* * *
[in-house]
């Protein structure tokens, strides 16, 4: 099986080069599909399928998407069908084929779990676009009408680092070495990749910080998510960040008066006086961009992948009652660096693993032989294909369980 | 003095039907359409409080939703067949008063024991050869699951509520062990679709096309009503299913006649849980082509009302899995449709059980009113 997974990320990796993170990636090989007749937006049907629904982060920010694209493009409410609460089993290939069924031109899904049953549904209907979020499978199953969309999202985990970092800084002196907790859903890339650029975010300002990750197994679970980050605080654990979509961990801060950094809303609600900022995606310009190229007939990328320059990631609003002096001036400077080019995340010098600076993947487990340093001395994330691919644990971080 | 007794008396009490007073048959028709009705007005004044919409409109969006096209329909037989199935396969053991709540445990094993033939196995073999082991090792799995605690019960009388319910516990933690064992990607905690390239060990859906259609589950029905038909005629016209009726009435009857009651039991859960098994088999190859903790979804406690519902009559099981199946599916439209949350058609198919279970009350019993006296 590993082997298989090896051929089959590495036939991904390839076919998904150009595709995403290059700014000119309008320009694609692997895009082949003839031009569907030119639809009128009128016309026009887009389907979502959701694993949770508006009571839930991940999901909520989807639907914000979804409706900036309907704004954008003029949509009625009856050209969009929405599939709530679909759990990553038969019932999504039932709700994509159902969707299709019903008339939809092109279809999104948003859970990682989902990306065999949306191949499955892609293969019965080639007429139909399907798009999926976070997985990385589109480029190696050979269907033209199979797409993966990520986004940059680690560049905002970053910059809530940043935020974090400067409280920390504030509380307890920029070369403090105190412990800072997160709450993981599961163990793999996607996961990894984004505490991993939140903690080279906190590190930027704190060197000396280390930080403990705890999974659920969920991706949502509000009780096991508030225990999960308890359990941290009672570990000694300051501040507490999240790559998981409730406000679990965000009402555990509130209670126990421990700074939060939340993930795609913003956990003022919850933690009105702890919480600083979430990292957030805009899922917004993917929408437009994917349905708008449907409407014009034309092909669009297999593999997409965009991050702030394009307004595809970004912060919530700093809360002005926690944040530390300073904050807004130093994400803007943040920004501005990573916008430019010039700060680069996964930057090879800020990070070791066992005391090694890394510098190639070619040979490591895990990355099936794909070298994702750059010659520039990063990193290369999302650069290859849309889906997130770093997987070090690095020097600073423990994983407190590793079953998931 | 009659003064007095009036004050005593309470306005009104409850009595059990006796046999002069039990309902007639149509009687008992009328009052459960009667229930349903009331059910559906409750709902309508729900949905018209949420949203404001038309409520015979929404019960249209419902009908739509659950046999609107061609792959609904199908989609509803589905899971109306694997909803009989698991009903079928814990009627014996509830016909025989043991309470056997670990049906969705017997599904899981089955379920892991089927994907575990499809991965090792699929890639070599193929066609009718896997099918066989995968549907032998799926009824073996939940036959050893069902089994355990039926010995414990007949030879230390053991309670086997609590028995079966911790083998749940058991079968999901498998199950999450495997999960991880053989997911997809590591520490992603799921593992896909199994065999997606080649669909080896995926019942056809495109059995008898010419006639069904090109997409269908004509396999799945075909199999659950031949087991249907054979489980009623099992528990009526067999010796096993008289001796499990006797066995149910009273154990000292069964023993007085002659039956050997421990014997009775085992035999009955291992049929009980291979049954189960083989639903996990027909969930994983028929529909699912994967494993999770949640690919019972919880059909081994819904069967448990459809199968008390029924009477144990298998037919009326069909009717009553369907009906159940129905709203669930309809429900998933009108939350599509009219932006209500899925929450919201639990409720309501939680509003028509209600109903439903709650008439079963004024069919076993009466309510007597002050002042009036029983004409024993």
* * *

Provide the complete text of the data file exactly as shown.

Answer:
[in-house]
């Protein structure tokens, strides 16, 4: 099986080069599909399928998407069908084929779990676009009408680092070495990749910080998510960040008066006086961009992948009652660096693993032989294909369980 | 003095039907359409409080939703067949008063024991050869699951509520062990679709096309009503299913006649849980082509009302899995449709059980009113 997974990320990796993170990636090989007749937006049907629904982060920010694209493009409410609460089993290939069924031109899904049953549904209907979020499978199953969309999202985990970092800084002196907790859903890339650029975010300002990750197994679970980050605080654990979509961990801060950094809303609600900022995606310009190229007939990328320059990631609003002096001036400077080019995340010098600076993947487990340093001395994330691919644990971080 | 007794008396009490007073048959028709009705007005004044919409409109969006096209329909037989199935396969053991709540445990094993033939196995073999082991090792799995605690019960009388319910516990933690064992990607905690390239060990859906259609589950029905038909005629016209009726009435009857009651039991859960098994088999190859903790979804406690519902009559099981199946599916439209949350058609198919279970009350019993006296 590993082997298989090896051929089959590495036939991904390839076919998904150009595709995403290059700014000119309008320009694609692997895009082949003839031009569907030119639809009128009128016309026009887009389907979502959701694993949770508006009571839930991940999901909520989807639907914000979804409706900036309907704004954008003029949509009625009856050209969009929405599939709530679909759990990553038969019932999504039932709700994509159902969707299709019903008339939809092109279809999104948003859970990682989902990306065999949306191949499955892609293969019965080639007429139909399907798009999926976070997985990385589109480029190696050979269907033209199979797409993966990520986004940059680690560049905002970053910059809530940043935020974090400067409280920390504030509380307890920029070369403090105190412990800072997160709450993981599961163990793999996607996961990894984004505490991993939140903690080279906190590190930027704190060197000396280390930080403990705890999974659920969920991706949502509000009780096991508030225990999960308890359990941290009672570990000694300051501040507490999240790559998981409730406000679990965000009402555990509130209670126990421990700074939060939340993930795609913003956990003022919850933690009105702890919480600083979430990292957030805009899922917004993917929408437009994917349905708008449907409407014009034309092909669009297999593999997409965009991050702030394009307004595809970004912060919530700093809360002005926690944040530390300073904050807004130093994400803007943040920004501005990573916008430019010039700060680069996964930057090879800020990070070791066992005391090694890394510098190639070619040979490591895990990355099936794909070298994702750059010659520039990063990193290369999302650069290859849309889906997130770093997987070090690095020097600073423990994983407190590793079953998931 | 009659003064007095009036004050005593309470306005009104409850009595059990006796046999002069039990309902007639149509009687008992009328009052459960009667229930349903009331059910559906409750709902309508729900949905018209949420949203404001038309409520015979929404019960249209419902009908739509659950046999609107061609792959609904199908989609509803589905899971109306694997909803009989698991009903079928814990009627014996509830016909025989043991309470056997670990049906969705017997599904899981089955379920892991089927994907575990499809991965090792699929890639070599193929066609009718896997099918066989995968549907032998799926009824073996939940036959050893069902089994355990039926010995414990007949030879230390053991309670086997609590028995079966911790083998749940058991079968999901498998199950999450495997999960991880053989997911997809590591520490992603799921593992896909199994065999997606080649669909080896995926019942056809495109059995008898010419006639069904090109997409269908004509396999799945075909199999659950031949087991249907054979489980009623099992528990009526067999010796096993008289001796499990006797066995149910009273154990000292069964023993007085002659039956050997421990014997009775085992035999009955291992049929009980291979049954189960083989639903996990027909969930994983028929529909699912994967494993999770949640690919019972919880059909081994819904069967448990459809199968008390029924009477144990298998037919009326069909009717009553369907009906159940129905709203669930309809429900998933009108939350599509009219932006209500899925929450919201639990409720309501939680509003028509209600109903439903709650008439079963004024069919076993009466309510007597002050002042009036029983004409024993």